Interested in homebrewing but worried about the cost? Though you can certainly spend a lot on modern “complete” brewing system such as the Grainfather, you can absolutely brew at home with a simple stovetop setup. I began with an all-in-one kit and the pot I already had in my kitchen, slowly inveesting in more equipment over time. No use in buying expensive equipment if you won’t use again or jumping right to a 5-gallon setup if you won’t drink that much beer!

Below is what I’ve currently got on my equipment shelf. I’ll update this post in the future whenever I make changes to my setup. You can buy it all individually as you need it, or get most of it in a starter kit for $200 to $340.

Note: The links throughout this article are not affiliate links, I’m not getting paid for clicks or purchases. They are just to show off examples of the gear I use. Support your local homebrew store if you have one, or pick your online retailer of choice.

Brew Kettle

Price: $50 and up.

Grains need steeping and hops need boiling. Your kettle is where you’ll turn your ingredients into the wort that the yeast will ferment into your beer. You’ll want a kettle with more capacity than your largest batch size to handle the volume increase while steeping grains, especially if you plan on doing all-grain brewing.

My Bayou Classic brew kettle.

I use a 40 Quart Bayou Classic Brew Kettle for all my brews. It’s large enough for a 5-gallon all-grain batch, though I usually brew 2-3 gallons at a time. It’s a sturdy kettle that heats up well on my kitchen’s gas stove and is easy to clean.


Price: $12 and up.

Once you have your wort, you’ll need to put it in an airtight container while it ferments. This is your fermenter. At a minimum, you need one glass carboy or plastic bucket that can hold all of your wort. Typically fermentation is split into “primary” and “secondary” stages (more on that in another post), so you’ll want at least two fermentation vessels.

I do most of my primary and secondary fermetation in 5-gallon buckets.

These days I mostly use plastic buckets. They are less airtight than glass carboys, but I find them easier to clean. I keep several small and large buckets and lids on hand so I can ferment several beers at once. I also use the extra buckets for holding sanitized water to keep my equipment clean while I’m brewing. Though I usually brew 3-gallon batches or less, I mostly end up fermenting in a 6.5-gallon “Ale Pail”. I have also used 5-gallon carboys for large batches.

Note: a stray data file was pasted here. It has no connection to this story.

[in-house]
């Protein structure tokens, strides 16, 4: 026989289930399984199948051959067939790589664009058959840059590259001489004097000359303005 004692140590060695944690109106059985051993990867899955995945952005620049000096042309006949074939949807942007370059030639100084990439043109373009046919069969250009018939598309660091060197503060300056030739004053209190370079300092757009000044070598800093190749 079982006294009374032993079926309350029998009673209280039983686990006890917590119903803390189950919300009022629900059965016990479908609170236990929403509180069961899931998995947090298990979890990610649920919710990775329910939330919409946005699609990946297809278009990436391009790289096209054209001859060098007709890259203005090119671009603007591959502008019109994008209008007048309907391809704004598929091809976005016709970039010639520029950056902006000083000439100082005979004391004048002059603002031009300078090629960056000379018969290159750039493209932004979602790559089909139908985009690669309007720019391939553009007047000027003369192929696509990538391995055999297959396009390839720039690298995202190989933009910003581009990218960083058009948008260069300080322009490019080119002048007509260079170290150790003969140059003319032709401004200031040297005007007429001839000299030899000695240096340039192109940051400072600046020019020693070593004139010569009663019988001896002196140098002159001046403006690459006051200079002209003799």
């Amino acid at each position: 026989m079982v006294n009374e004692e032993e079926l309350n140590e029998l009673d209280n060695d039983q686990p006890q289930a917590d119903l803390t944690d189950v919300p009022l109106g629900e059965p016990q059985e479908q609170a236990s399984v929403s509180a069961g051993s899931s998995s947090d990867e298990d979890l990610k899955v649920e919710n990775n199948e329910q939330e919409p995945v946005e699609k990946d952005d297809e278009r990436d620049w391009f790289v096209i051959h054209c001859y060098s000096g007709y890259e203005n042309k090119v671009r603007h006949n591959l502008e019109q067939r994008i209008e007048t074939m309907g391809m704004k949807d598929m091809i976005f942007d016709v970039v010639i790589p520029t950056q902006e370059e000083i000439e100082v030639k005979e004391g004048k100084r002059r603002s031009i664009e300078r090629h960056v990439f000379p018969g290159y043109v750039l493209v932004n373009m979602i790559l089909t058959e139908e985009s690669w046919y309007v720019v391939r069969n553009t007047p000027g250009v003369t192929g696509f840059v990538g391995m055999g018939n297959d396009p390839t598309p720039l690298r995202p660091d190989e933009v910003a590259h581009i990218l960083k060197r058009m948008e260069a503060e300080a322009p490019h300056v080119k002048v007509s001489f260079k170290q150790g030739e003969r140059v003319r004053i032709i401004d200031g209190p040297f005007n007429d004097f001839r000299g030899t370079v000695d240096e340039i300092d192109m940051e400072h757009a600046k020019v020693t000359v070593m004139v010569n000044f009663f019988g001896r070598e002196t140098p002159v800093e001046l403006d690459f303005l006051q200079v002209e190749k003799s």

Price: $2-3.

While the beer is fermenting, you want to let the carbon dioxide produced by the yeast out without letting in any more oxygen. Brewing bucket lids or rubber stoppers for carboys will have a hole for you to insert an airlock. By partially filling the airlock with water, you create a one-way passage to let CO2 out as the pressure in the fermenter builds.

Airlocks keep oxygen out while letting excess carbon dioxide escape.

Because primary fermentation can produce a lot of foam, you may want to use a blow-off rig for the first few days. Place one end of a rubber tube in the lid or stopper in place of the airlock. Submerge the other end in a small pot or bucket half full of water. Excess foam will flow through the tube and safely out into the bucket instead of passing through the airlock and making a mess.


Price: $5-$15.

It’s obvious when your wort is boiling. But maintaining water at 155°F for steeping grain or cooling to 72°F before pitching the yeast requires precise measurement. Easy solution: get a thermometer!

Proper water temperature matters!

I was a fan of my floating thermometer that you can leave in the kettle while steeping the grain. But since I broke mine and haven’t replaced it yet, an electric instant-read thermometer has been working just fine. Any thermometer will do, find one that’s easy to use so you’ll remember to use it.


Price: $17.

While not strictly required, it’s nice to be able to measure the fermentation progress of your beer. You want to measure the starting gravity of your beer so you know if you have the right about of sugar in your wort. And you want to measure the final gravity as well to confirm that your yeast converted the sugar to the expected amount of alcohol. Using your starting and final gravities you can calculate the ABV of your beer.

Always remember to check your gravity!

A hydrometer is an instrument for measuring the specific gravity of a liquid. To measure the gravitiy of your wort, submerge the hydrometer in a sample and read the value at the surface of the liquid. You’ll also want a tall glass test jar to facilitate your hydrometer readings.

Mesh Strainer

Price: $20.